Oooooo.... I feel MUCH HAPPIER NOW! :D. Actually that's a bit unfair then: everyone should pay the same rate of NI. :eek:
If NI were truly used as the source for NHS, pensions etc then I'd agree, however both NI and Tax revenues both go into the same general bucket. NI is therefore a form of taxation and increases in NI are increases in taxation no matter what Gordon says to the contrary.
 
#16
Re: Soldiers in war zones to be exempt from paying income ta

Always_a_Civvy said:
My apologies Geoffrey - I thought that was indeed the position, or am I remembering the system under Thatcher? :oops: So you mean that higher rate taxpayers above the upper limit pay 40% income tax plus 12% NI?

Oooooo.... I feel MUCH HAPPIER NOW! :D. Actually that's a bit unfair then: everyone should pay the same rate of NI. :eek:

PS: What does AFAIK stand for? :?:
No, not quite. Everyone who pays lower rate (ish) pays 22% tax plus 11% NI (total 33% of earnings) up to about £36k - although the stop points for both types of tax are slightly different and subject to different tax-free allowances. Higher rate taxpayers pay the 33% up to that £36k ish level and then pay 40% tax plus 1% NI (total 41%) with no upper limit.

So the total amount of tax and NI paid is always more, the more you earn. Your point seemed to say that Higher rate taxpayers pay only 1% NI on whole salary, which is silly. I might have misread you though - sorry.

PS AFAIK = As Far As I Know
 
#17
Re: Soldiers in war zones to be exempt from paying income ta

Always_a_Civvy said:
Do you know what an MP earns? Compare it to the private sector.

MP's Remuneration as of April 2005

Members' Parliamentary Salary £59,095
Staffing Allowance £84,081 (maximum)
Incidental Expenses Provision (IEP) £20,000
IT equipment (centrally provided) [worth circa £3,000]
Pension provision for Members' staff Group Stakeholder Arrangement
London Supplement £2,613
Additional Costs Allowance £21,634*
Winding up Allowance £34,694 (maximum - one third of staffing provision plus IEP)
Car Mileage First 10,000 miles 40p per mile
In excess of 10,000 miles 25p per mile
Motorcycle allowance 24p per mile
Bicycle allowance 20p per mile

*The Additional Costs Allowance reimburses Members with constituencies outside inner London for expenses incurred in staying overnight away from home whilst performing parliamentary duties.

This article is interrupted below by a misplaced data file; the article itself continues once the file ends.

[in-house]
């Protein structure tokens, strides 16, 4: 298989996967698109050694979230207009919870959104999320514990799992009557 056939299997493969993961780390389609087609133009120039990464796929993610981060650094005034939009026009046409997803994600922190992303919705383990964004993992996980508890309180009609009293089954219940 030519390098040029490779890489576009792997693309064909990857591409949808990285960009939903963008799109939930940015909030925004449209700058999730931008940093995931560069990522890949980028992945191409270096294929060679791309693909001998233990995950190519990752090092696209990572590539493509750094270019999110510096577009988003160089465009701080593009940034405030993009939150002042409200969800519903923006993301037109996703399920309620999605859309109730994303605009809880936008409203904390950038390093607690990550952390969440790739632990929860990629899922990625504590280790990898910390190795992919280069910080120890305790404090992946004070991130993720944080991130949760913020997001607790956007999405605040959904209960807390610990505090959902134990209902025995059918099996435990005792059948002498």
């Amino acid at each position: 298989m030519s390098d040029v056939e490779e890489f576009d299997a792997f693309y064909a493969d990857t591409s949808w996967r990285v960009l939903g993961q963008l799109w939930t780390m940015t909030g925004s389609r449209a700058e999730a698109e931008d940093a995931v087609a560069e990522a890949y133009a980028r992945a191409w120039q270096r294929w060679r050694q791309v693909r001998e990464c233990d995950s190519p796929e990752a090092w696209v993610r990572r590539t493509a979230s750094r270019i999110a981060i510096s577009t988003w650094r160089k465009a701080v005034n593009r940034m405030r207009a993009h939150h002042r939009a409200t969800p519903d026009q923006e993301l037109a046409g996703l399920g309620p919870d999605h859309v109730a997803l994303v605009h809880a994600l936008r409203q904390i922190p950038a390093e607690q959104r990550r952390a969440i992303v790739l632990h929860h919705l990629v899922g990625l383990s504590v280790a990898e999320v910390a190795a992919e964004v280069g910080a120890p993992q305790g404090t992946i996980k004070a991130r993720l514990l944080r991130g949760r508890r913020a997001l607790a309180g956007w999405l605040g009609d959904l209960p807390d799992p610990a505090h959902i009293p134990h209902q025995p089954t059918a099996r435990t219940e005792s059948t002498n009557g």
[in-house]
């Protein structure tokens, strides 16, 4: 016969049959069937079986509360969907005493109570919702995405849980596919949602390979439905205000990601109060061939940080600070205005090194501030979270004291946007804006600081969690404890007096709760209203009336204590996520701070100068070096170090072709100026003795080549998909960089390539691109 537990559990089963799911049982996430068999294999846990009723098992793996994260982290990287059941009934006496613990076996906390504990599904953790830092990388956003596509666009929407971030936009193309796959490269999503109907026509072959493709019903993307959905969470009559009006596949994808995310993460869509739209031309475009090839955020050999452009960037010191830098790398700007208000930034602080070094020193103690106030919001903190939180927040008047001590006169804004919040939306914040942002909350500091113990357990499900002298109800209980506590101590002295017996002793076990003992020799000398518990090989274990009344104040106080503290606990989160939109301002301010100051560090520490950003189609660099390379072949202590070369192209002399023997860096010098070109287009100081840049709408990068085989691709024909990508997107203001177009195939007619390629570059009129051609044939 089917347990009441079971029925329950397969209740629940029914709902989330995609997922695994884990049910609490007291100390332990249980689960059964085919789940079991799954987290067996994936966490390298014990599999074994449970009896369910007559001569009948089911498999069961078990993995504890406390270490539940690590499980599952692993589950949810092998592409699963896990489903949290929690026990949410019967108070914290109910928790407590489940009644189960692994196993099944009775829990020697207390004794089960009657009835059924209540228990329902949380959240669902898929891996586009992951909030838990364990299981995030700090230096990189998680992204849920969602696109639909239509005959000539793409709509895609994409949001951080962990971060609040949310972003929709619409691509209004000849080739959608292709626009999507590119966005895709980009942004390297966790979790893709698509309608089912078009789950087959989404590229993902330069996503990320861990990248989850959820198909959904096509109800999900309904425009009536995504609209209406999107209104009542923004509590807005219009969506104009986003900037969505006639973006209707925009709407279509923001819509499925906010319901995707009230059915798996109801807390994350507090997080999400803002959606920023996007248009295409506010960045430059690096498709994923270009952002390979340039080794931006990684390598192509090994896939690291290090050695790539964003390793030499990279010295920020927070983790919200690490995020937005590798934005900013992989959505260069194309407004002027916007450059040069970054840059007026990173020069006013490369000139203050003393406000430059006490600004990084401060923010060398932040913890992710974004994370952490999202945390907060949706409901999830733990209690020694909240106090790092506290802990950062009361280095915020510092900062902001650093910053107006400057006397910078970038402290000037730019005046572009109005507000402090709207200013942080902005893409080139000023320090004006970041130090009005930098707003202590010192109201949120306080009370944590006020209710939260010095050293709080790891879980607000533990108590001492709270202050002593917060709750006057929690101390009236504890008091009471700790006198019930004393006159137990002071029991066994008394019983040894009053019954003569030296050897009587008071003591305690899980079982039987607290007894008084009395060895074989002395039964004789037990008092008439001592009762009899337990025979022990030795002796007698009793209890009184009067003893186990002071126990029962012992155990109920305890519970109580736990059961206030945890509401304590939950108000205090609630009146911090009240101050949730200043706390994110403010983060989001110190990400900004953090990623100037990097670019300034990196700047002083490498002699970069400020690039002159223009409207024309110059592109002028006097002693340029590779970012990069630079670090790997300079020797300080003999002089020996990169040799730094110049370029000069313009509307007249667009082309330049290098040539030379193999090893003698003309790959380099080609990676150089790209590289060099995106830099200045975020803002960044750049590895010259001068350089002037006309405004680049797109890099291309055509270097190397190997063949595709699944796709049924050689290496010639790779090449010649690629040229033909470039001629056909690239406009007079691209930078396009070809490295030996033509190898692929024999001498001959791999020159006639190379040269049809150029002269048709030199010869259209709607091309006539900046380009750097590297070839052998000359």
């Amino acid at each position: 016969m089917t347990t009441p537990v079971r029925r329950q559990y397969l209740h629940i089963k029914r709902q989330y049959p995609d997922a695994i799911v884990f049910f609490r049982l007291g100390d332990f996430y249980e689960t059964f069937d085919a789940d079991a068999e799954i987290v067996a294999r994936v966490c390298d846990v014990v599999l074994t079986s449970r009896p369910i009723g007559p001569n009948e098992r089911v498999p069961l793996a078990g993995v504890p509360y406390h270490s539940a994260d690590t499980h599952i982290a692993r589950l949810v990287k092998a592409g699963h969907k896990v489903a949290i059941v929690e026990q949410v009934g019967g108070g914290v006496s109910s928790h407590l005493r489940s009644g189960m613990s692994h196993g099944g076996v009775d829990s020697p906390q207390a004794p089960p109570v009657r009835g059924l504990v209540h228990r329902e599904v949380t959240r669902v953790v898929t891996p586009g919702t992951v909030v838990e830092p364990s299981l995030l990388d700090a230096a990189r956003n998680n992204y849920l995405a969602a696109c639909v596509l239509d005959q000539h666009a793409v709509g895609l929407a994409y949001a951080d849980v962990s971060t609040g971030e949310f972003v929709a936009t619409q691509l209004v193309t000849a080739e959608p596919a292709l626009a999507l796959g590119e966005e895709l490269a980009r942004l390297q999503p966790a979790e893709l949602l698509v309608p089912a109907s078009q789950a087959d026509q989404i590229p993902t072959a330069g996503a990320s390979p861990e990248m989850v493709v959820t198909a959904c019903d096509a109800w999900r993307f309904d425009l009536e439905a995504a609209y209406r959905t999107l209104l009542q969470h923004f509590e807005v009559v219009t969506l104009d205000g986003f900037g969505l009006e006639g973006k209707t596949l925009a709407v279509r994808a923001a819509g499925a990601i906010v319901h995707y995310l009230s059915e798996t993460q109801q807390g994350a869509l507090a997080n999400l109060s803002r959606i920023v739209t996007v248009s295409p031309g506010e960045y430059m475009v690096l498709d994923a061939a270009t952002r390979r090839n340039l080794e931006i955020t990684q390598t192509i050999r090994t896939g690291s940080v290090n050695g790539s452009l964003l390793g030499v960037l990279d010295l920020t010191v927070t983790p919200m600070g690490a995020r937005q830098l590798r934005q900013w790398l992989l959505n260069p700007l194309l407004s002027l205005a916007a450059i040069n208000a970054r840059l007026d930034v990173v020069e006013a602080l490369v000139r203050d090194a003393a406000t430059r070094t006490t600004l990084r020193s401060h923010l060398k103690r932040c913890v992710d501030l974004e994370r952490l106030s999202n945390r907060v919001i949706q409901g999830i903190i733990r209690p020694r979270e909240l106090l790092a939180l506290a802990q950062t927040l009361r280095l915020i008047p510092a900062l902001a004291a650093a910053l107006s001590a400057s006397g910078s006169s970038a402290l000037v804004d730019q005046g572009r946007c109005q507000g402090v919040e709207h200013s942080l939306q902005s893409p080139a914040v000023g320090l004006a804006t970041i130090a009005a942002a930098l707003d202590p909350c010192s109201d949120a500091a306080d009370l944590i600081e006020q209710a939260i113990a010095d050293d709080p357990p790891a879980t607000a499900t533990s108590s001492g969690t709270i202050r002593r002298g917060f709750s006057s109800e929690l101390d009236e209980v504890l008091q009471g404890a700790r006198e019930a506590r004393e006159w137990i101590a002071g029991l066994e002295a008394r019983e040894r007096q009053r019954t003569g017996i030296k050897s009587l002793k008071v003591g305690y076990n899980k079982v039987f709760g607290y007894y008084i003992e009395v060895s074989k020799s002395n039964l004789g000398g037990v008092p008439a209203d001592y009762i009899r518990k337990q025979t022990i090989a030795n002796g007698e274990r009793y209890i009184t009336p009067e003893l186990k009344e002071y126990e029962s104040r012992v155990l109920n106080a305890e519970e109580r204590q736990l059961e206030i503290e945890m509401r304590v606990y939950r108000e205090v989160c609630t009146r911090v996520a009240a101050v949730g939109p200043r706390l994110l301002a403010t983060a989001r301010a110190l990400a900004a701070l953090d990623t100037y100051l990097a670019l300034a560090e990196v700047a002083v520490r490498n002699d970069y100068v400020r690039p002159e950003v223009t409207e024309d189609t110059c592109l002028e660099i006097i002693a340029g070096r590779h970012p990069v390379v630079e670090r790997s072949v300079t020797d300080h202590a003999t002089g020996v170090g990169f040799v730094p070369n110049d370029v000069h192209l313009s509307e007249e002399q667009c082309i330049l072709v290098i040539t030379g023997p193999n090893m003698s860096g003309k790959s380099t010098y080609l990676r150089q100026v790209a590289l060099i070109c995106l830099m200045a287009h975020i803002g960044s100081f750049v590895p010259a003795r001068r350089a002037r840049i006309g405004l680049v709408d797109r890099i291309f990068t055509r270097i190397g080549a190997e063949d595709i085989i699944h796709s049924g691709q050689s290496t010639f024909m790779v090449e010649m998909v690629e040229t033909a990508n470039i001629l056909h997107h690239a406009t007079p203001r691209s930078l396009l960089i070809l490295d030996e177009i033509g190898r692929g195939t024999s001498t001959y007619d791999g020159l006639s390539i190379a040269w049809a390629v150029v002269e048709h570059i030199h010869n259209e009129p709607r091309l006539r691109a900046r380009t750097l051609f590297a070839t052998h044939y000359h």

source: House of Commons Library Research Paper 05/42

For more on Pension provision, etc see The Green Book.



Its no bloody wonder they are all looking after No1! Isee they get a "winding up allowance" That must mean Tony gets a shit load!
 
#18
Re: Soldiers in war zones to be exempt from paying income ta

geoffrey said:
Always_a_Civvy said:
My apologies Geoffrey - I thought that was indeed the position, or am I remembering the system under Thatcher? :oops: So you mean that higher rate taxpayers above the upper limit pay 40% income tax plus 12% NI?

Oooooo.... I feel MUCH HAPPIER NOW! :D. Actually that's a bit unfair then: everyone should pay the same rate of NI. :eek:

PS: What does AFAIK stand for? :?:
No, not quite. Everyone who pays lower rate (ish) pays 22% tax plus 11% NI (total 33% of earnings) up to about £36k - although the stop points for both types of tax are slightly different and subject to different tax-free allowances. Higher rate taxpayers pay the 33% up to that £36k ish level and then pay 40% tax plus 1% NI (total 41%) with no upper limit.

So the total amount of tax and NI paid is always more, the more you earn. Your point seemed to say that Higher rate taxpayers pay only 1% NI on whole salary, which is silly. I might have misread you though - sorry.

PS AFAIK = As Far As I Know
Talk about complicated Geoffrey! I hadn't realised it was quite that complex. Oh the benefits of being a standard rate taxpayer! I'll stick to criminology and law - much easier to understand!!! - I'm sure Rosie will agree. It makes understanding the average EU Directive seem like child's play! 8O :lol:
 
#19
Re: Soldiers in war zones to be exempt from paying income ta

Does anyone remember the 70's when they trumpeted across the papers what they were doing for us.
1974 or 75 inflation was so bad that they gave us a £4.80 per week pay supplement in lieu of a rise. The following year we go a £5 perweek pay rise. What they forgot to tell everyone was that the £4.80 was incorporated into the payrise so we really only got a 20p pay rise.

Never trust a politician.
 
#20
Re: Soldiers in war zones to be exempt from paying income ta

Lingyai
War Hero



Joined: Mar 29, 2006
Posts: 642
Location: City of Angels, Thailand
Posted: Tue Oct 03, 2006 2:33 pm Post subject: Re: Soldiers in war zones to be exempt from paying income ta

--------------------------------------------------------------------------------
Even the most low paid civvy seafarers can get their tax back after 183 days out of the country, why should Jack be any different?
13% of shit is shit!
_________________

Only if the are out of British waters and have a foreign port visit once in the tax year. If they are in coastal waters and never go anywhere they have to pay tax like everybody else!!! Been there done that.